Editor's note: This story is part of KSL.com's "Black Voices" series where we share black Utahns' stories about what life is like for them in the Beehive State.
SALT LAKE CITY — In May 2019, Tim Drisdom left a Utah High School Athletics Association hearing partially centered around derogatory and racist remarks aimed at him; his mind was buzzing.
The Intermountain Christian High basketball coach turned to music and began crafting a song.
“What have we come to?” Drisdom, the former University of Utah standout, wrote. “Where is the love? We need direction from God above. Just want to quit, throw in the towel. What is the use in going the extra mile?”
A year later, those lines form the introduction of the song “Hold On”, written by Drisdom and his younger brother, Terrence, who performs under the name ERNE. It's a song about finding hope through uncertainty.
The two are better known for their play on a basketball court, but that's not where their talents end. Not by a long shot.
The song represents different times of the brothers’ lives. The hopeful chorus was written by Tim, who is also the leader of the Salt Lake City Mass Choir, over a decade after he landed a long-awaited contract to play professional basketball overseas.
The verses were written by Terrence, who was back in Salt Lake City with his family after his professional basketball season was suspended due to COVID-19, under the backdrop of a world filled with a pandemic and civil unrest.
“Hope is always the same, regardless of the situation,” Terrence said. “And so that's kind of how I wrote it. The verses that I came up with came from thinking about things going on in the world but also things that I was going through personally, that I needed reassurance and to build hope off of.”
Since coming to Salt Lake to play for the Runnin’ Utes in 2002, Tim Drisdom has made Utah his home. His family followed.
His older brother, CJ, moved to Utah in 2005. Four years later, another younger brother, Chris, joined them. The Drisdom parents weren’t far behind, uniting with the family in the Beehive State around 2010. After graduating from Cal Poly Pomona in 2014, Terrence joined the family in between pro basketball stops. (He’s hoping to pursue music and basketball as long as he can — he has released two other songs).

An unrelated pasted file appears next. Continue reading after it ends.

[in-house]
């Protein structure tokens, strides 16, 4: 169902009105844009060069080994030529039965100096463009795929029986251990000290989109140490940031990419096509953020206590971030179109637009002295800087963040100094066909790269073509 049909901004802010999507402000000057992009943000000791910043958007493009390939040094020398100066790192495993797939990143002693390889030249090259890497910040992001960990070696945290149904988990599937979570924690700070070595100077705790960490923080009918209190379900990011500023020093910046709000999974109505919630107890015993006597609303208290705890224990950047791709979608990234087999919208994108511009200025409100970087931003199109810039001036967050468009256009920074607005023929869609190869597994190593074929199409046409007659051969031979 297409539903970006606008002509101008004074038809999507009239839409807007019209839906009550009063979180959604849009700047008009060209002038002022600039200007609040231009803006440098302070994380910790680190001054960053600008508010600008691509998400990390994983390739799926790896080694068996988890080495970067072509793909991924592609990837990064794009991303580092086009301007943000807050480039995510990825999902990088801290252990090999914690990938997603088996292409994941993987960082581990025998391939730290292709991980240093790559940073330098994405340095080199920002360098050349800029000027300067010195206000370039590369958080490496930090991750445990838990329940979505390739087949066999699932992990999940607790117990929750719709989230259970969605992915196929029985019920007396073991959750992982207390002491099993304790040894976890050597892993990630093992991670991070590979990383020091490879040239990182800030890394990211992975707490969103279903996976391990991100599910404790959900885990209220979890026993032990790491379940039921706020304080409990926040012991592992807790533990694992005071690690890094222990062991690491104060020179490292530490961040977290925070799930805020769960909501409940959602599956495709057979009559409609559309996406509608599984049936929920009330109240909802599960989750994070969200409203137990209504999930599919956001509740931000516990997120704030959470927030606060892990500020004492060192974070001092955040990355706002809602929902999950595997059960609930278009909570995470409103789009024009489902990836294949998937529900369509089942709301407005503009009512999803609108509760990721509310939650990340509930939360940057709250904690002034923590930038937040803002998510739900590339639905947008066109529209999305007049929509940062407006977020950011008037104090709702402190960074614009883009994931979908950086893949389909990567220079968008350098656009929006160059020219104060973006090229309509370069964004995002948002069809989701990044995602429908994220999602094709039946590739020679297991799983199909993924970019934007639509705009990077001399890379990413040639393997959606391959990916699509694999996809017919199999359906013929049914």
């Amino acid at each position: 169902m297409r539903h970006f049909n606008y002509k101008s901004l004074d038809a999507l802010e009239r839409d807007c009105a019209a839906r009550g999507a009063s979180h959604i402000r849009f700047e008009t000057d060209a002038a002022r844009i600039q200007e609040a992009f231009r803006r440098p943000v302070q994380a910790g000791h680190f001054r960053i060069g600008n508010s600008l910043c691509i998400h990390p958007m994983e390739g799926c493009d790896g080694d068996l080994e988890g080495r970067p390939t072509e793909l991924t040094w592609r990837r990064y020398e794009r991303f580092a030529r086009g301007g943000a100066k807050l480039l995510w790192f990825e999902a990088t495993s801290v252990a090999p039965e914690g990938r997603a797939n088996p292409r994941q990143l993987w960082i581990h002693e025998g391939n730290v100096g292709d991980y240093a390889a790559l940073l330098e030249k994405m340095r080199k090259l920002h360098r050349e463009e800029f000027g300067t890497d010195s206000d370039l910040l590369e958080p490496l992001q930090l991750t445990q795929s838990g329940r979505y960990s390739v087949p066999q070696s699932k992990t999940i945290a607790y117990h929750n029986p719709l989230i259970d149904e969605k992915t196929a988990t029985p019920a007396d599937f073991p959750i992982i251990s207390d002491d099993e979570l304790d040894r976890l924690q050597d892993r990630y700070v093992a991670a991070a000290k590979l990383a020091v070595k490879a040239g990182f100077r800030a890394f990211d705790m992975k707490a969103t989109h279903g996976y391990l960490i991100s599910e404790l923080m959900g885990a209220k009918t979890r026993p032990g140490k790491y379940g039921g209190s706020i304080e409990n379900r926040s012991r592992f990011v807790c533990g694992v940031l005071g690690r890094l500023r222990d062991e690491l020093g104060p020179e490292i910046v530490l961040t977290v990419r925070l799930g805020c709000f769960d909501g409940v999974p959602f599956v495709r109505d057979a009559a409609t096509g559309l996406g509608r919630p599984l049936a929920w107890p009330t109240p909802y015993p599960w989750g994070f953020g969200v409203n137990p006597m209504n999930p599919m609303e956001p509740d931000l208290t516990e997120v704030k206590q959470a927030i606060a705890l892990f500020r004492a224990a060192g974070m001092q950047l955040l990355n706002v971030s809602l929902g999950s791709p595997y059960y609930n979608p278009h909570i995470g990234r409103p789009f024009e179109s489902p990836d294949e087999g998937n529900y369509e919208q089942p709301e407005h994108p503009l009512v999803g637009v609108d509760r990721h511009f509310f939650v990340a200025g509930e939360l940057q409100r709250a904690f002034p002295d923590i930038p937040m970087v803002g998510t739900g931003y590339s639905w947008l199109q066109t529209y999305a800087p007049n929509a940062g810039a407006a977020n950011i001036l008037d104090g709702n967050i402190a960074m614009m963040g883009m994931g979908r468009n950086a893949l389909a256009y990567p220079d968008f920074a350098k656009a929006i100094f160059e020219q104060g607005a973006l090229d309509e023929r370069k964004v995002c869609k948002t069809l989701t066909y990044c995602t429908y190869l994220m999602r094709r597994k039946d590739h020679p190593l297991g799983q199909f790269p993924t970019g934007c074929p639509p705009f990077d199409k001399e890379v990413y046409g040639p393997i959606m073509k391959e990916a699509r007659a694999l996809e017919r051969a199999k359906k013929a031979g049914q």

The pandemic allowed for CJ, Chris and Chris' wife, Anise Perry-Drisdom, to record "Hold On" together.
“We've never really done this before as a whole,” Terrence said. “It was really special, and something that will definitely last for each of us forever, especially just the impact that it's been making so far.”
While it’s a song pieced together from different times, it’s one that sounds like it was created for right now.
“I don't think the time could be better,” Tim said.
Tim has faced racism head-on. While playing at Utah, he heard racial slurs coming from opposing student sections, and that ugliness reared its head again last season as he was coaching his high school team.
In January of 2019, during a game at Tabiona, Intermountain Christian High students reported hearing racial slurs aimed at their coach. That eventually led to a complicated seven-hour long hearing filled with lots of "he said, she said" testimony with both sides mostly disagreeing on events.
Tabiona officials argued that the school should not be punished for the words of a fan, while claiming that Tim Drisdom threatened a player; Drisdom denied the allegation.
In the end, Tabiona was fined $6,000; ICS was fined $1,000. Drisdom was suspended for the first two games the next season, and both schools were placed on probation.
It was a difficult time for Drisdom, especially because he knew the racist taunts weren’t an isolated incident.
“In the high school realm, I have other colleagues that have experienced it,” the coach said. “And this is not the first time that we had been to the Utah High School Athletic Association about it. But this was the first time that it was so direct.”
The Drisdoms’ new song, at its core, is about the hope that change can happen. And with more conversations about social injustice occurring and more relationships being formed throughout the nation, that hope has only grown stronger.
“There are things that only through relationships you'll be able to be empathetic about,” Tim said. “Really, really get to know people who don't look like you, get to know people of color. Go online, look up history — I think that's important because you don't always understand what everybody is all riled up about because I don't think it's really taught in the schools.”
Added Terrence: “Don't be insensitive to what you haven't experienced. Empathy is more about that and more about just community. We’re all part of the same race; we're all human.”